Why Foxconn Expects An ‘Unprecedented’ First Quarter Despite Pandemic Disruptions

Foxconn, the world’s largest contract assembler of consumer electronics, expects a strong start to 2022, despite any pandemic-related disruptions, thanks to strong orders for electric vehicles and hardware for the metaverse future.

The company, founded by Taiwanese billionaire Terry Gou, said it made NT$5.9 trillion (about $213 billion) in revenue last year, up 11% from the previous year. Foxconn Chairman Young Liu said at the company’s holiday party on Sunday that this year’s first quarter could be “unprecedented.”

Foxconn’s 2021 revenue spike came “despite” a return of the pandemic, the company statement says. Its factories are likely to step up employee vaccinations and separate large groups of workers to control outbreaks, says Liang Kuo-yuan, president of the Yuanta-Polaris Research Institute think tank in Taipei.

Foxconn, best known for assembling Apple’s iPhones, has been making inroads in the electric vehicle market over the past year and should see related income gains in 2022, analysts say. Electric vehicles are gaining global popularity on an overall drop in prices, coupled with tougher environmental regulations in multiple countries.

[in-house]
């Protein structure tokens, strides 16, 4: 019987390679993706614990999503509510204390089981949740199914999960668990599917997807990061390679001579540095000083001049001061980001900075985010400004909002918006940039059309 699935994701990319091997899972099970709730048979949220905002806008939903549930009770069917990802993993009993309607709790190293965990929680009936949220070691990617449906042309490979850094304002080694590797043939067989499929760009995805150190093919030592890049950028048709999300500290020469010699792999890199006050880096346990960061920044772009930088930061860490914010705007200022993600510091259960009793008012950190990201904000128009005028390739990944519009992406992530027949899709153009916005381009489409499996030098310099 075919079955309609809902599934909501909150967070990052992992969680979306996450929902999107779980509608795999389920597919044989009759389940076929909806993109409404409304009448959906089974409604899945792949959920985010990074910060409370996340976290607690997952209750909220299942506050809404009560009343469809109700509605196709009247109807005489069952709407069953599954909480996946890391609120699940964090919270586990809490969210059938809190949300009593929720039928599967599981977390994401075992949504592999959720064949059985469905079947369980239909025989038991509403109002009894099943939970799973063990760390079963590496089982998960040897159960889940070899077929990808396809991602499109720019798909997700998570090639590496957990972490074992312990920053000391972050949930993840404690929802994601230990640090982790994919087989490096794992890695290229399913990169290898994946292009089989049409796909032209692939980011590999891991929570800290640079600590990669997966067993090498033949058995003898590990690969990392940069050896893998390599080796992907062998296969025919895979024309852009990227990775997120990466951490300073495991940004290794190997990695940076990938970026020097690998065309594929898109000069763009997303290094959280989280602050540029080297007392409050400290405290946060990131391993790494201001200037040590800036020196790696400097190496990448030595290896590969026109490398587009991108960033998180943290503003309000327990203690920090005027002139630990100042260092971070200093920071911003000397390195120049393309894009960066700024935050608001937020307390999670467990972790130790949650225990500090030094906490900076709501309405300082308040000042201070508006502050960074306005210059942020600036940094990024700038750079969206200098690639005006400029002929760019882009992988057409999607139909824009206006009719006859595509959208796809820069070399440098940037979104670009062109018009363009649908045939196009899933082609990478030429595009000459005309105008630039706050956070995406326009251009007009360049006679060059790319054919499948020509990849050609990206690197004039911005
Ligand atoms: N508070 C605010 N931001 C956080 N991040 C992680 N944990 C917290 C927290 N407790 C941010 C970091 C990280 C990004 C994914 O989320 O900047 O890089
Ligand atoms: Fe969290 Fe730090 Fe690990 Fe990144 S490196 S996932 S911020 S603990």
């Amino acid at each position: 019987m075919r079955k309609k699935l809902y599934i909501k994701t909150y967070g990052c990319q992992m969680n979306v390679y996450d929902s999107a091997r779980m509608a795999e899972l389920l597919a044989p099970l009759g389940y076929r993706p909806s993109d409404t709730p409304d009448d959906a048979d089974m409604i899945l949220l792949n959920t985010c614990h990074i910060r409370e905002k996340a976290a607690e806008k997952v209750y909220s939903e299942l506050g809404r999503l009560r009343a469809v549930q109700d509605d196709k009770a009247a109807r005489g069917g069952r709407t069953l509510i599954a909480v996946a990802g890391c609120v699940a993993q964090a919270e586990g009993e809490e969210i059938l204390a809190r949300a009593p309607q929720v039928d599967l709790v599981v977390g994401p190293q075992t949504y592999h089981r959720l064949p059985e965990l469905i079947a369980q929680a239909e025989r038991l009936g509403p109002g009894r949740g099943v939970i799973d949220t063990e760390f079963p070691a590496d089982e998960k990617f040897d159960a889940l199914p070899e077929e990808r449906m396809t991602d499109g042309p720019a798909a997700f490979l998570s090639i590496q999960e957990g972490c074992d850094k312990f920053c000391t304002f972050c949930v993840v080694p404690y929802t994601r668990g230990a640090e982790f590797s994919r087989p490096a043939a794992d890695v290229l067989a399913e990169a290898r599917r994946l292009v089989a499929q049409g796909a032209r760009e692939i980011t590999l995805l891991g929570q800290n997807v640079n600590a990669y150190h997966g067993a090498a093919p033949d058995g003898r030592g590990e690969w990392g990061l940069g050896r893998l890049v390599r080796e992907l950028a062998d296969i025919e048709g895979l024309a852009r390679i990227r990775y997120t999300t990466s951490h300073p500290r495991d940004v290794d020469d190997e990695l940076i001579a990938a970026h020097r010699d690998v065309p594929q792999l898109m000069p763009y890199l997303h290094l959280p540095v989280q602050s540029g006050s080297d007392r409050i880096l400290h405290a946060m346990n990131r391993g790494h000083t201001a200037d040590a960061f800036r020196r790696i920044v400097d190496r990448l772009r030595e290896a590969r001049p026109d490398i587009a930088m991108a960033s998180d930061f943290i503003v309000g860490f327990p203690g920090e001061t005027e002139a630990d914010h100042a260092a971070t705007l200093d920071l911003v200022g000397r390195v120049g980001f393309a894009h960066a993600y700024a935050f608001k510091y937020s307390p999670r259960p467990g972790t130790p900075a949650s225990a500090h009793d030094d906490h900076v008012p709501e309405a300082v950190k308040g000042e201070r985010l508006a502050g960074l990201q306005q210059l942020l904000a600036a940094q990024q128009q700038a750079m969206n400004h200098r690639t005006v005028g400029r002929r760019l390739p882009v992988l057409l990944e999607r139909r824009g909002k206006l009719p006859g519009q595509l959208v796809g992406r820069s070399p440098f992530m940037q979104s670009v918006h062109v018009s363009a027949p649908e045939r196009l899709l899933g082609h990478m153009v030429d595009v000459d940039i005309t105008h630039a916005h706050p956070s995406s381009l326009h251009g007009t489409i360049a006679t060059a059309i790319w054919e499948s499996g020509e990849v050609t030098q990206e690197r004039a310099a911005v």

Last year, Foxconn made deals with Los Angeles startup Fisker and global car giant Stellantis to make electric cars in the U.S. and co-develop automotive chips, respectively. In China, the world’s biggest electric vehicle market, Foxconn is working with Chinese automaker Zhejiang Geely Holding Group. In its home market, Foxconn invested in Taiwanese electric scooter maker.


“In the first quarter of 2021, they didn’t have all this ready,” says Tracy Tsai, Taipei-based research vice president at research firm Gartner. “It’s a new product, so that’s got to get stronger year on year.”

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To back up those deals, among others, Foxconn has made investments in related wafer technology, says Liang.

Foxconn, formally Hon Hai Precision Industry, is also ready to make hardware, such as wearable displays, for people’s entry into the metaverse, Liang believes. The metaverse is a nascent but fast-growing virtual world where people work and play through avatars, often spending real money on their virtual excursions.

Foxconn’s chairman has been quoted as saying the metaverse requires “high computing strength.” To that end, the Hon Hai Research Institute experts will get trained in quantum computing technology, Taipei-based Central News Agency reported this month.

An easing of the global chip crunch should give Foxconn an extra boost this quarter, analysts say. “They should have a good overall year,” Liang says. “They have technology for everything, and once something comes up, they can just get in and do it.”

The Tycoon Herald